Five years ago the Curiosity Mars Rover landed on the surface of the red planet. Curiosity’s mission is to determine Mars’ habitability by examining the planet’s climate and geology. It was set to explore the 96 mile-wide Gale Crater and study its structure, chemical composition, how it came to be, and how its history impacted its habitability.
So far, Curiosity has traveled 10.89 miles (17.53 kilometers) and it’s still on the go. The rover has drilled 15 times taking rock samples which are then examined. Many instruments inside Curiosity analyzed each sample finding out the minerals within.
During a drill at John Klein rock, Curiosity’s Sample Analisis at Mars (SAM) instrument analyzed a sample which showed the presence of water, carbon dioxide, oxygen, sulfur dioxide (the oxidized form) and hydrogen sulfide (the reduced form) upon heating it to 1535 degrees Fahrenheit and analyzing the gases the sample released.
Other analysis performed my Curiosity’s instruments like the Tunable Laser Spectrometer (TLS) and the Quadruple Mass Spectrometer (QMS) lead to results indicating that suitable aqueous conditions may have been possible in the distant past, making the John Klein area a potentially habitable environment in the past.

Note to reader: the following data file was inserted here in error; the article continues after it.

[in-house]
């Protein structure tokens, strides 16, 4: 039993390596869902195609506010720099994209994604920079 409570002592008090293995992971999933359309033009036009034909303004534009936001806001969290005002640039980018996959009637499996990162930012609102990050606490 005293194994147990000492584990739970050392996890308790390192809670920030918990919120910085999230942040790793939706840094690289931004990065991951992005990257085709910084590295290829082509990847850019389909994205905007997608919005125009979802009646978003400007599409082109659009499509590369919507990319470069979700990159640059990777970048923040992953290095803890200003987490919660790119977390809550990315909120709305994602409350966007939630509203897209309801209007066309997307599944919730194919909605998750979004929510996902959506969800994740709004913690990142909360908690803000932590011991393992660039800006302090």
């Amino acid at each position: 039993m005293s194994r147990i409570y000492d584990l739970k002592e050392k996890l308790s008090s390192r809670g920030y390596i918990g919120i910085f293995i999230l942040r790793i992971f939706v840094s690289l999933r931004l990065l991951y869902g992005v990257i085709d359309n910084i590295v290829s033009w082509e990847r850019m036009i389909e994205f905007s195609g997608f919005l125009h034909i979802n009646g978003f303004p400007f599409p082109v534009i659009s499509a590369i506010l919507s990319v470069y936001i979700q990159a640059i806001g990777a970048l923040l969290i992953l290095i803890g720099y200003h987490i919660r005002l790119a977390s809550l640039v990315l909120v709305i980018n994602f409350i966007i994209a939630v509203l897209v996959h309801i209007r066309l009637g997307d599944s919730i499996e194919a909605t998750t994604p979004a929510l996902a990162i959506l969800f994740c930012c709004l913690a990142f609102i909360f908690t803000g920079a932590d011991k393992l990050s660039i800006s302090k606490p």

Along its way, the Curiosity Rover has taken hundreds of impressive pictures of Mars’ landscape.
Water In Mars’ Past
A couple of the pictures have also shown traces of rocks shaped or formed by water in the past.
These many findings have led scientists to determine Gale Crater’s history.
Although these findings explain a lot about the area, there’s still a world to explore. Curiosity is still traveling through the crater’s rocks and sand dunes. As of September 13, 2017, Curiosity next step stated by climbing toward the top of the Vera Rubin Ridge. This destination had been set even before the rover landed on 2012. The rock formations especially of sedimentary rocks, make it a promising exploration site. The ascension route has been mapped, never the less, the steep cliffs are always a concern to Curiosity’s team of scientists.
The climb will take Curiosity 213 feet (65 meters) or 20 stories up and on a road trip of more than a third of a mile (570 meters). The rover’s climb will allow scientist to study the sedimentary layers up close. Along the way, Curiosity will pause at pre-chosen places where Curiosity’s team can perform more extensive studies and will adjust if necessary.
Resources for Educators:
- Interactive videos about Curiosity Rover
- Curiosity Image Galery
- Learn all about the Curiosity Rover